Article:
As to what Fitzpatrick’s role was on Labor’s campaign committee which oversaw the attack ads, Dowling declined to elaborate. Nor would he comment on whether Hawker Britton were on permanent retainer or on contract for the election campaign only. As to whether Fitzpatrick had a role in the development, implementation or oversight of any or all of the attack ads, Dowling was unwilling to comment. Nor would he comment on whether the ads were considered successful or not. “The structure and organisation of the Tasmanian Labor campaign is a matter for the Party and I make no comment in respect to the questions you raise. However if you can equally provide me with detail of the structure, organisation and tactics of the state Liberals, Tasmanian Greens and Socialist Alliance in the interests of a level playing field I may consider providing further comment,” he wrote in an email.
But only Labor’s advertising attracted widespread condemnation, spanning from editorials in major daily newspapers to present and former Labor MPs and Ministers, until even Premier David Bartlett decided it should be withdrawn.
In both the ‘robocall’ and a similarly themed brochure, Labor had claimed that “the Greens support a plan to legalise heroin” even though their policy explicitly said the opposite. To support the claim, the Labor ad cited a statement made in parliament by Greens MP, Cassy O’Connor. However, the Hansard record revealed that it was a quote so taken out of context by Labor’s campaign crew that it too implied the opposite of what O’Connor stated.
Labor’s television attack ad claimed in part that one of the Greens policies was to support the draining of the hydro scheme which flooded Lake Pedder “which provides up to 1/3 of the state’s electricity”. While Greens leader Nick McKim has supported the campaign to drain Pedder, Hydro Tasmania’s data indicates that the lake contributes only 5.74% to the state’s electricity supply, an overestimation of the energy output of the lake by 480%.
In an interview a week before the election, Dowling stated that he would provide both a copy of the ad and the detailed evidence supporting the claims which had been supplied to CAD, the arm of FreeTv which approves television advertisements for broadcast. A copy of the ad was provided but, despite repeated requests, not the supporting documentation. This was due, Dowling wrote, because he had “other pressing matters to deal with.” However, he was still “not in a position to do this at the moment as the person who performed that role is presently unavailable” but that he would “endeavour to provide this information”.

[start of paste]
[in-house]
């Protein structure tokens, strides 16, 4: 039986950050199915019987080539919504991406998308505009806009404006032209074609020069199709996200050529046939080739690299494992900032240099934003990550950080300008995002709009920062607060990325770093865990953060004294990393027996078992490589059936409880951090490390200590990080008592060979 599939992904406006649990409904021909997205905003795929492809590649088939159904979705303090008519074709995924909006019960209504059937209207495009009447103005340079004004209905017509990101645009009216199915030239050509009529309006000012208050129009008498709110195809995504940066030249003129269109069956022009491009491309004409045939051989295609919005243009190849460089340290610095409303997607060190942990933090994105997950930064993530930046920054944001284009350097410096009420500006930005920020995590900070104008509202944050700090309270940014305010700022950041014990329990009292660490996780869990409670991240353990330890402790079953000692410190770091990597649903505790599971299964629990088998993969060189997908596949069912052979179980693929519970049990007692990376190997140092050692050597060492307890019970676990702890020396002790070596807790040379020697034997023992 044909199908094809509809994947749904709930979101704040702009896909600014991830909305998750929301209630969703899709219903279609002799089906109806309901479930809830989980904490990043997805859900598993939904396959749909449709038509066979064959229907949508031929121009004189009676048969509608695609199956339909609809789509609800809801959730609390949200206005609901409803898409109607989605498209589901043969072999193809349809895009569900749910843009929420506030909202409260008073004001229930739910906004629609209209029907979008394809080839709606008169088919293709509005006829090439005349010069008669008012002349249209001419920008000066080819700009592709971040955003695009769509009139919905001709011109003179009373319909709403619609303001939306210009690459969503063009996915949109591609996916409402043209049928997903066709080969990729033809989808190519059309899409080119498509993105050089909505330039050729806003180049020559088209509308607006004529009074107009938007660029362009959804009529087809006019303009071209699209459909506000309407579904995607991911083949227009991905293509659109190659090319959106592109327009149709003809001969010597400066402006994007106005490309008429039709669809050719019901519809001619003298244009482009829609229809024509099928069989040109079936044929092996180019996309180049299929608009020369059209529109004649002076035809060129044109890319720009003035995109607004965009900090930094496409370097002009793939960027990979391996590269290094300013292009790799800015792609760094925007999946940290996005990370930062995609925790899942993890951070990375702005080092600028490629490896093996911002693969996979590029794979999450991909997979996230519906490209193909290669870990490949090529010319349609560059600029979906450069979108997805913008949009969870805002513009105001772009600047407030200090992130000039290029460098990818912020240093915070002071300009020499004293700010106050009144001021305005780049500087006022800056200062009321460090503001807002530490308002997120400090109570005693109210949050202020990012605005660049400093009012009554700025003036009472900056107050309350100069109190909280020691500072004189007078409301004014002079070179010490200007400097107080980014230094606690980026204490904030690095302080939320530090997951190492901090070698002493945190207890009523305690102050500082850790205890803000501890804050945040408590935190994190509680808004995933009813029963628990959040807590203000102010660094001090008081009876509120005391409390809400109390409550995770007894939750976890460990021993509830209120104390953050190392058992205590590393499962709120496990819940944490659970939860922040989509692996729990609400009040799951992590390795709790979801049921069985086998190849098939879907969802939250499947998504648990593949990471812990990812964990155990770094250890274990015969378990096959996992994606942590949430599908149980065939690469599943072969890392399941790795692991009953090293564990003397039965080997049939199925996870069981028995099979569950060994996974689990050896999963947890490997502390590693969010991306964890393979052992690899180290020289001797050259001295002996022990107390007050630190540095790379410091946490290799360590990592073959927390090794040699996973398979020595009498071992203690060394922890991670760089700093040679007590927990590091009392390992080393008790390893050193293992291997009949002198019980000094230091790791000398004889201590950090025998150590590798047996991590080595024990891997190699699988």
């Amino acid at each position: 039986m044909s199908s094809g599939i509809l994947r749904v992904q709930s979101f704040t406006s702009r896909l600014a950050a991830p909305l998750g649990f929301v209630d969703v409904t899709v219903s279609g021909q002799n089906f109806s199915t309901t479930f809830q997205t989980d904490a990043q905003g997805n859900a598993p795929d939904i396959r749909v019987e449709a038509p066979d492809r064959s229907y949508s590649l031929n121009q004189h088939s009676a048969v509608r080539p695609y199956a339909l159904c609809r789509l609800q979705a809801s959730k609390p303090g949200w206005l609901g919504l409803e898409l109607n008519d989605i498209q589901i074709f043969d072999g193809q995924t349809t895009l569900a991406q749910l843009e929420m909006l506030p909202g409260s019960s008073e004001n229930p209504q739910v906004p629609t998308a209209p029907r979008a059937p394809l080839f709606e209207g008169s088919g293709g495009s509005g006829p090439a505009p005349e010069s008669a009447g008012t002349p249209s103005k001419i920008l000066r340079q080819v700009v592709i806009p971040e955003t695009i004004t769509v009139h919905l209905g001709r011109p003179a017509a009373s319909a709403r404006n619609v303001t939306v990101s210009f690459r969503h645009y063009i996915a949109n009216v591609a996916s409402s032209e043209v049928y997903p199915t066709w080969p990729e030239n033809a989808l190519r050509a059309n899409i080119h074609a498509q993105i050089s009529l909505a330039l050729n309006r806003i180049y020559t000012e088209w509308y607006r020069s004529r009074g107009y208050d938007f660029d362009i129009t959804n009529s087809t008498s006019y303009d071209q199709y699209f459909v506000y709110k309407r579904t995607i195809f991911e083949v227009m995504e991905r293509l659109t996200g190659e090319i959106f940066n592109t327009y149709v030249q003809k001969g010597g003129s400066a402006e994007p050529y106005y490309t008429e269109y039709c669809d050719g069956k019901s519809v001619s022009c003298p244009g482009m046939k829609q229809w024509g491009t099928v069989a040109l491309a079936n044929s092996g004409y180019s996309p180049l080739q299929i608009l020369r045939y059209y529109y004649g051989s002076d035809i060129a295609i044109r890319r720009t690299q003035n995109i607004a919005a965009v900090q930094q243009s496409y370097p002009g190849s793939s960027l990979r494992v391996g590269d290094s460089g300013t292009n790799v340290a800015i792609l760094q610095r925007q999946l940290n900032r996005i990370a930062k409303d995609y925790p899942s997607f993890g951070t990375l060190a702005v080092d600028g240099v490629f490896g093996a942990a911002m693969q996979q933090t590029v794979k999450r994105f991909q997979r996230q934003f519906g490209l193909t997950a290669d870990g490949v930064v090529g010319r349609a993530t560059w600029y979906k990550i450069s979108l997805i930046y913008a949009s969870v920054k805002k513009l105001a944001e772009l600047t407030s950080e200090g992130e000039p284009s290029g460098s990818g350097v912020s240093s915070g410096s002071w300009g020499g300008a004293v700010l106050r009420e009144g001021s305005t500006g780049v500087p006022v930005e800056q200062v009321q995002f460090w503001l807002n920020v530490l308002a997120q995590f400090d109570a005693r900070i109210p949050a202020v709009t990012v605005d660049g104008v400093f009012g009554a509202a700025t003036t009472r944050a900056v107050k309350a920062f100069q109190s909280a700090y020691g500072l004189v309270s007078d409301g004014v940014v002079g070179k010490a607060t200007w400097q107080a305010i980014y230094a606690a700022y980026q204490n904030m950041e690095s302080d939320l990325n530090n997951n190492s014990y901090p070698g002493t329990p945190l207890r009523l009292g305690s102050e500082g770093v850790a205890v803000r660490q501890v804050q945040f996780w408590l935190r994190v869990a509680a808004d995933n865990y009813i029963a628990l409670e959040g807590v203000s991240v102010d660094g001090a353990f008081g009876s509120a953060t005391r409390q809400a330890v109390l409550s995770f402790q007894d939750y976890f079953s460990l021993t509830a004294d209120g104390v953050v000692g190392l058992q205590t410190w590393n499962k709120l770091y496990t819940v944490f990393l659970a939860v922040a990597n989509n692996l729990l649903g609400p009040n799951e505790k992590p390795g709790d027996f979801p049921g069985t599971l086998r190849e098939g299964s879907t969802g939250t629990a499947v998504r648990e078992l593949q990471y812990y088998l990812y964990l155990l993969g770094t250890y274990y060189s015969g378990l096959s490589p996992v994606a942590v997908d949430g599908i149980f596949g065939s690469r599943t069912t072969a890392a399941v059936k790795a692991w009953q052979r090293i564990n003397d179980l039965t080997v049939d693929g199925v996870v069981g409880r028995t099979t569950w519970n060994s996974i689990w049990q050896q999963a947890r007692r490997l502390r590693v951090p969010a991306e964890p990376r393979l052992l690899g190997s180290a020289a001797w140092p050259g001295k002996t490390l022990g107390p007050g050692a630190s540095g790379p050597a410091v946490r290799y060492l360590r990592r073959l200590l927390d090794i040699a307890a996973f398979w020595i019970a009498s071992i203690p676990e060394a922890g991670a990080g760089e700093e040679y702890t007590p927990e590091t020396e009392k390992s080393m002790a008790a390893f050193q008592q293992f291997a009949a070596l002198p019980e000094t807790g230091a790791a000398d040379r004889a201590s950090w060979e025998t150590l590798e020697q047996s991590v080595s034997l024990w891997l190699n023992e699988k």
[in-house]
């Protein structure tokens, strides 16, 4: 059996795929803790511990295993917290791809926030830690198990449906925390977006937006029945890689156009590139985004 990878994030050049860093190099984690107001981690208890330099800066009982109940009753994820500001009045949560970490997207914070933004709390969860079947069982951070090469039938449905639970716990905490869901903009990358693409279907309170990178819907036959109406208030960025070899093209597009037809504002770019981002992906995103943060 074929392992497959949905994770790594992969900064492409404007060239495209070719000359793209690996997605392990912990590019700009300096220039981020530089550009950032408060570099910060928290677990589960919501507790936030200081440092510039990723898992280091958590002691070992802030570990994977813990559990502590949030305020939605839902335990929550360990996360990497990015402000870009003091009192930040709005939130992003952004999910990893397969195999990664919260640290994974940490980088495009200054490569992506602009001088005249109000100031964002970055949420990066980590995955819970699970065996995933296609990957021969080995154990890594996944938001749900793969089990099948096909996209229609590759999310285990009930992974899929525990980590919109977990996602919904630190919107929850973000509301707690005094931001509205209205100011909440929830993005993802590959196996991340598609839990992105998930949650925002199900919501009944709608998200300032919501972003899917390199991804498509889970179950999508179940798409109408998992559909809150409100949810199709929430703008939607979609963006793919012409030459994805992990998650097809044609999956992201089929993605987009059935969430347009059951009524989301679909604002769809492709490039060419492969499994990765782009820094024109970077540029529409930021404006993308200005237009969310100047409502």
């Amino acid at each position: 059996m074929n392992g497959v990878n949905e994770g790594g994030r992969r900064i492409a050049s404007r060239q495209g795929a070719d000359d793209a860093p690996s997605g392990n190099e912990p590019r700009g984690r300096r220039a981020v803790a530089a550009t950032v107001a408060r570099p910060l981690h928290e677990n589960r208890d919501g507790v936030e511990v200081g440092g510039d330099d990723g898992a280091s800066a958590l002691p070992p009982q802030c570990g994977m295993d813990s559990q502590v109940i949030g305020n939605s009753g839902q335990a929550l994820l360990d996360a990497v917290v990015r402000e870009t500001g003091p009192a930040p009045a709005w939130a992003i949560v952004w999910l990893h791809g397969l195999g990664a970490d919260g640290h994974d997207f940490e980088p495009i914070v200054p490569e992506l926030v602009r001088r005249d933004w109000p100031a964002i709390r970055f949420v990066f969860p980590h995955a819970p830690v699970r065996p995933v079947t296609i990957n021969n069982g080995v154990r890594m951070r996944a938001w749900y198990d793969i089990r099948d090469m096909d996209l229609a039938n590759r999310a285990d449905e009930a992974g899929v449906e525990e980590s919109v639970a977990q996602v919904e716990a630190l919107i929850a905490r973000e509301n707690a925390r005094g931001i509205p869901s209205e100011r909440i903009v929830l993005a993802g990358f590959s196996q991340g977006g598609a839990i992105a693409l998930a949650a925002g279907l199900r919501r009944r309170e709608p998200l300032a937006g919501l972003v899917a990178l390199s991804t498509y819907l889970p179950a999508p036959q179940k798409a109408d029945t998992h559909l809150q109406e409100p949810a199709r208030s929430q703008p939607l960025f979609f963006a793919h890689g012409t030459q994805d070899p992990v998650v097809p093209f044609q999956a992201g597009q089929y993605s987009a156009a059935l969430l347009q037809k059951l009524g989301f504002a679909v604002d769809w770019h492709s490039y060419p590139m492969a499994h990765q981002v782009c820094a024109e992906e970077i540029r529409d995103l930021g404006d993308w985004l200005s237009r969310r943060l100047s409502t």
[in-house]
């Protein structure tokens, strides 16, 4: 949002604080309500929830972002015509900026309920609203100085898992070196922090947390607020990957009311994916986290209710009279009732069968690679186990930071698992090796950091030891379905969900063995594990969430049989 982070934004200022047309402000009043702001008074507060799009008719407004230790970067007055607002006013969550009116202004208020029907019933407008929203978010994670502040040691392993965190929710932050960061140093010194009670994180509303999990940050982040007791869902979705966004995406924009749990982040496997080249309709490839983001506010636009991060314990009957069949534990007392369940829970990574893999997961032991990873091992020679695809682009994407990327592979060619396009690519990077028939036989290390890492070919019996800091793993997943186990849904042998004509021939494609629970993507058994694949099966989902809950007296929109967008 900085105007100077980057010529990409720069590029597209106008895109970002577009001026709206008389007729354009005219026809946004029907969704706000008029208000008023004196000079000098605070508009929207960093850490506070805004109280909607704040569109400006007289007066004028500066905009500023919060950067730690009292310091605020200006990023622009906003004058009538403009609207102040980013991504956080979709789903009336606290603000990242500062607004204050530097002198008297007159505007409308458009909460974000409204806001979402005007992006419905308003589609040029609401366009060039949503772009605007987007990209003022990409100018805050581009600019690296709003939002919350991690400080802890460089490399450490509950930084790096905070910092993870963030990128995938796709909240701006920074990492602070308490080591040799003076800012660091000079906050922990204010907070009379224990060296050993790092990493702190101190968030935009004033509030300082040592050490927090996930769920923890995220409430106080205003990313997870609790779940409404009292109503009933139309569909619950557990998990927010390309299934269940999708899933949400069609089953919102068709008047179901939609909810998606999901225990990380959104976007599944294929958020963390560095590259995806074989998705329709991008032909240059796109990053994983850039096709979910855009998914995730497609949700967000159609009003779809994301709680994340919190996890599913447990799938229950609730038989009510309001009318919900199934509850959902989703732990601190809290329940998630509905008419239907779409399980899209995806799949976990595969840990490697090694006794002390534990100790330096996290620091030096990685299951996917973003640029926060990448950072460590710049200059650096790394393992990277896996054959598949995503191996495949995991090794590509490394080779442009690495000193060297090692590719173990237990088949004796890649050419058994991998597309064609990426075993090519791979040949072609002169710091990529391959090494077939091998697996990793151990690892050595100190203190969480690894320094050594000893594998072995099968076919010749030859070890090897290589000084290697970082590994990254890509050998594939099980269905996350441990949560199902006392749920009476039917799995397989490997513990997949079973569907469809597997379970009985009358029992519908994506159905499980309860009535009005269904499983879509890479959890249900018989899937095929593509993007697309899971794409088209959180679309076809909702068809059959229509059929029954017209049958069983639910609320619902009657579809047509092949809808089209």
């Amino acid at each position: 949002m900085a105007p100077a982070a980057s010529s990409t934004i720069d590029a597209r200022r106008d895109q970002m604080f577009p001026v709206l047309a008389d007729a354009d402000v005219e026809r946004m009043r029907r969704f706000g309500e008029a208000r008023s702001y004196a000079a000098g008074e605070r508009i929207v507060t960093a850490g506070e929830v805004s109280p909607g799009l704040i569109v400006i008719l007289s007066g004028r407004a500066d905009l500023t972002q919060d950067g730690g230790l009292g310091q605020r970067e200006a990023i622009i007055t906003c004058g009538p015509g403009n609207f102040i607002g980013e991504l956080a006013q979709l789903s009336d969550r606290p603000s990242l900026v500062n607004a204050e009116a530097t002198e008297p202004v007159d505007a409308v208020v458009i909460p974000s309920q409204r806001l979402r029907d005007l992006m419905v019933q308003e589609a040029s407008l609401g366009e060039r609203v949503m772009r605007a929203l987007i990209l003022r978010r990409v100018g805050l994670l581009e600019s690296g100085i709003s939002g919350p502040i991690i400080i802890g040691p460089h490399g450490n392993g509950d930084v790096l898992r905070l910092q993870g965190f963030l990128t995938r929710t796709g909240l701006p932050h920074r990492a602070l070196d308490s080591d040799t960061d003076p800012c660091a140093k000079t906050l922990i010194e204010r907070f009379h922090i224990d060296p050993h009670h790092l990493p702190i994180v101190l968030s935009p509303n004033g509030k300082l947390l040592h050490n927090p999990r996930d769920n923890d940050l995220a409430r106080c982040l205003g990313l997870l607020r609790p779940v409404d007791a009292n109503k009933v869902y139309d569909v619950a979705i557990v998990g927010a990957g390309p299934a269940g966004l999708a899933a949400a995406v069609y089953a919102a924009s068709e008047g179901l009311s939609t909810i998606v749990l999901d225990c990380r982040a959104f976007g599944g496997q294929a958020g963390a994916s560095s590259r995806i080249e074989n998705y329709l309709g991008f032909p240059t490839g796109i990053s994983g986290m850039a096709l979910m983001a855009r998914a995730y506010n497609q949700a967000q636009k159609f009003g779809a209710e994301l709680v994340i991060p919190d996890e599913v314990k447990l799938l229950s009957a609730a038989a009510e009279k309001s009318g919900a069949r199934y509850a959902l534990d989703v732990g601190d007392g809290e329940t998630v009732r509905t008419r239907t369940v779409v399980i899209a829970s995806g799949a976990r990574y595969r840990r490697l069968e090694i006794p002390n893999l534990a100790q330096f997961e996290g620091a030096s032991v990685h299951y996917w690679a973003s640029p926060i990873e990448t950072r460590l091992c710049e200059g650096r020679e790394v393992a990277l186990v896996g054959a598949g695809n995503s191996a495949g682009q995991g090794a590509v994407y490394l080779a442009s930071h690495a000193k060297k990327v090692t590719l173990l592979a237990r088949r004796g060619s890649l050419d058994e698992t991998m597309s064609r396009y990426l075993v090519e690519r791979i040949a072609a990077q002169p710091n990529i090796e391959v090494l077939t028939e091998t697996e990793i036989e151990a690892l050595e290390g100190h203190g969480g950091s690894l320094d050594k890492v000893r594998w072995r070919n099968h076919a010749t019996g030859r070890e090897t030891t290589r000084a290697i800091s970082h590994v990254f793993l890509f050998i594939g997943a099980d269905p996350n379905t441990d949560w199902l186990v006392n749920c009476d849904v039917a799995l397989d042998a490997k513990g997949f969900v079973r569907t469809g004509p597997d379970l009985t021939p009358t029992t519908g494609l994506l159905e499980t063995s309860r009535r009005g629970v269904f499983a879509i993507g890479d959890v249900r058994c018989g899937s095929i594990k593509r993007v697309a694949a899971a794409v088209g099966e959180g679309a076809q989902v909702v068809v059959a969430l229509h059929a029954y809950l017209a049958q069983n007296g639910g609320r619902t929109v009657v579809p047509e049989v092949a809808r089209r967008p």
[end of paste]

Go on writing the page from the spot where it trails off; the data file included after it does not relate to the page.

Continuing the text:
Despite all the controversy over its election advertising, Dowling is unrepentant. He wrote in an email he wrote that “the ALP stands by it advertising conducted during the 2010 state election.”
Bartlett sticking to pledge on power handover
24 March 24 2010
LABOR Premier David Bartlett is standing by his pledge to hand government to the Liberals if both parties are “tied” on 10 seats after final counting from Saturday’s Tasmanian election.
There have been rumblings within the ALP over Mr Bartlett’s promise to voluntarily limp into opposition should the major parties tie on 10 seats each.
However, the discontent appears isolated and key players were yesterday rock solid behind Mr Bartlett’s leadership and stance that the party with the most seats or votes should govern.
Mr Bartlett claims to have spoken to all his current and incoming MPs and to have received their unanimous backing to continue as leader and concede defeat if the 10-10 split eventuates.